As in Liane’s last book, she is able to seamlessly and flawlessly weave different stories, characters who at times seem to only 1 thing in common, and bring them all back together in the end.  In the beginning of the novel, most of the story revolves around bullying occurring at school.  Oh, how I can relate!  I am the mom of 3 children, one being in kindergarten (age 5), right now!  So, I can understand the dynamics, school structure, peer relationships, and school politics that a parent and child has to experience.  There are also many different kinds of moms: the single mom, the active mom, the rich mom that is very quiet and flawless, the divorced mom, the step-mom, and the list continues.  Each of them have two things in common: they love their child and their child attends the same school.

While there is a huge issue of bullying in the school and trying to figure out what is going on with that, Liane raises a huge issue: do children act out what they have learned or do they act out simply because that’s in their nature?  She also shows how intelligent children are (regardless of age), how in tune they are to what is happening around them, and how they act out what they don’t always understand but feel (rage).

While there is a murder and an investigation, Liane also shows the dynamics between step families, the importance of having good relationships with ex-spouses for the sake of their children, the importance of having a support group, the need for therapy when it’s necessary, and most of all-that not all battered women live in the ghetto and are uneducated and in a dead end relationship.

Domestic violence awareness is such an important topic for me, as I have worked with families impacted by abuse-especially the children who do hide, keep secrets, clean the blood soaked floors, and learn unhealthy ways to be in a relationship.  If there is anything I hope anyone walks away with: aside from this being a brilliantly written book, is that as culture-we need to stand up for those who don’t have a voice, have lost their voice, and/or don’t know what to do.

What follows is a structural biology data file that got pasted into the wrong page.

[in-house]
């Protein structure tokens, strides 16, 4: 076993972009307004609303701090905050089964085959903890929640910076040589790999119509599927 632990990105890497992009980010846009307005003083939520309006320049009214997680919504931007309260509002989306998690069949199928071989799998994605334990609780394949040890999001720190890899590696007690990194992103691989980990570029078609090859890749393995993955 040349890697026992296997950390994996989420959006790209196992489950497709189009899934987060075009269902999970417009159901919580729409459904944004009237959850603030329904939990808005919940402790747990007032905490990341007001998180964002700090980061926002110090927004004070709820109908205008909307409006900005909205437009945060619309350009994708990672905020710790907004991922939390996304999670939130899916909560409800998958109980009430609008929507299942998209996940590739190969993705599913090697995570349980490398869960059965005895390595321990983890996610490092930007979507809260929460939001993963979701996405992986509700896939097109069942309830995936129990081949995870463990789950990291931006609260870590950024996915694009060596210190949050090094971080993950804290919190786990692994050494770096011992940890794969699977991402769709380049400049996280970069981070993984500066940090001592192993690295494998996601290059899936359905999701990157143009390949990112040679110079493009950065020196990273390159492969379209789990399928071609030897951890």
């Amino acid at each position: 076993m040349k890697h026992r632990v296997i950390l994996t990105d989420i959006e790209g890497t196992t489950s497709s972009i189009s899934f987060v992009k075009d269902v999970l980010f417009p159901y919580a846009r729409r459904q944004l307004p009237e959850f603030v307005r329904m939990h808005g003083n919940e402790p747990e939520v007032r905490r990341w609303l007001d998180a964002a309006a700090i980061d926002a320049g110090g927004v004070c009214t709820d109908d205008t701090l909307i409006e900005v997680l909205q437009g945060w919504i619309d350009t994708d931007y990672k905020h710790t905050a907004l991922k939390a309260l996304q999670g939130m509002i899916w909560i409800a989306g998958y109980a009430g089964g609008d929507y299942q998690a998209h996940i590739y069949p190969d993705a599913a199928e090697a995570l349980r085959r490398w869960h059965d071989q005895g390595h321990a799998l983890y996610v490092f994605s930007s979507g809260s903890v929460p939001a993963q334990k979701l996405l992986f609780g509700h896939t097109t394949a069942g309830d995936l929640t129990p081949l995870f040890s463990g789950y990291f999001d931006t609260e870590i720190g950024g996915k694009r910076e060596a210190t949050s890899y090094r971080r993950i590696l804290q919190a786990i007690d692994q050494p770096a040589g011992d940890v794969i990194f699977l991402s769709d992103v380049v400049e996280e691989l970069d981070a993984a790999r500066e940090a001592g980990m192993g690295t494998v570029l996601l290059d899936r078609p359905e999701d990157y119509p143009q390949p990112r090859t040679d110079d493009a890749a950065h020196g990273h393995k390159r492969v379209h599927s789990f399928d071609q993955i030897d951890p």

If you or someone you know is in a violent relationship, please contact the number below.

 

Click on this image for more information!

 

supreme cupcake rating 6

Ultimate Supreme Cupcake Books of 2014

supreme cupcake rating 6What makes a book an Ultimate Supreme Cupcake?

These are books that are cream of the crop! They stand out from all the rest and are books that I simply couldn’t put down, remembered long after the last page was read, and are books that I could re-read.  These books have me research more about a person,  (if it’s based on some historical fact), a place, and even has me explore more books in that particular genre.

I read a little over 70 books this past year, surpassing last year’s book total.  I am quite happy with that, considering some of the personal issues I had to deal with regarding my health, which put me a little behind on my reading schedules.

Throughout the year, I post books with a cupcake rating.  It’s a creative approach to the traditional 1-5 star rating.  However, I also give ratings to books that are not only a 5 star rating, but an all time favorite read of mine.  So, from that list, I chose the books.  This makes it harder for me because I have more books with the Ultimate Supreme Cupcake Rating for 2014, but chose the ones that even stood further above the pack.  This is why it has been so hard to choose!  How do you choose??? It’s like Sophie’s Choice!  Okay, maybe not that drastic, but if you are bibliophile like me, then you understand! It’s not easy.  So, without further delay, below is the list of books I chose to be the Best Books of 2014.

book1I fell in love with this book. I had no idea how much this book would touch me, but it did. I love John Searles’ style of writing.  It is simple, yet deals with complex issues that many of Christian faith will relate with.  Click here for my review.

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One word:  Creepy!  This book had me on the edge of my seat!  This is one of those books where I couldn’t read fast enough to keep up! I found myself holding my breath, as I tried figuring out what was going on! Click here for my review.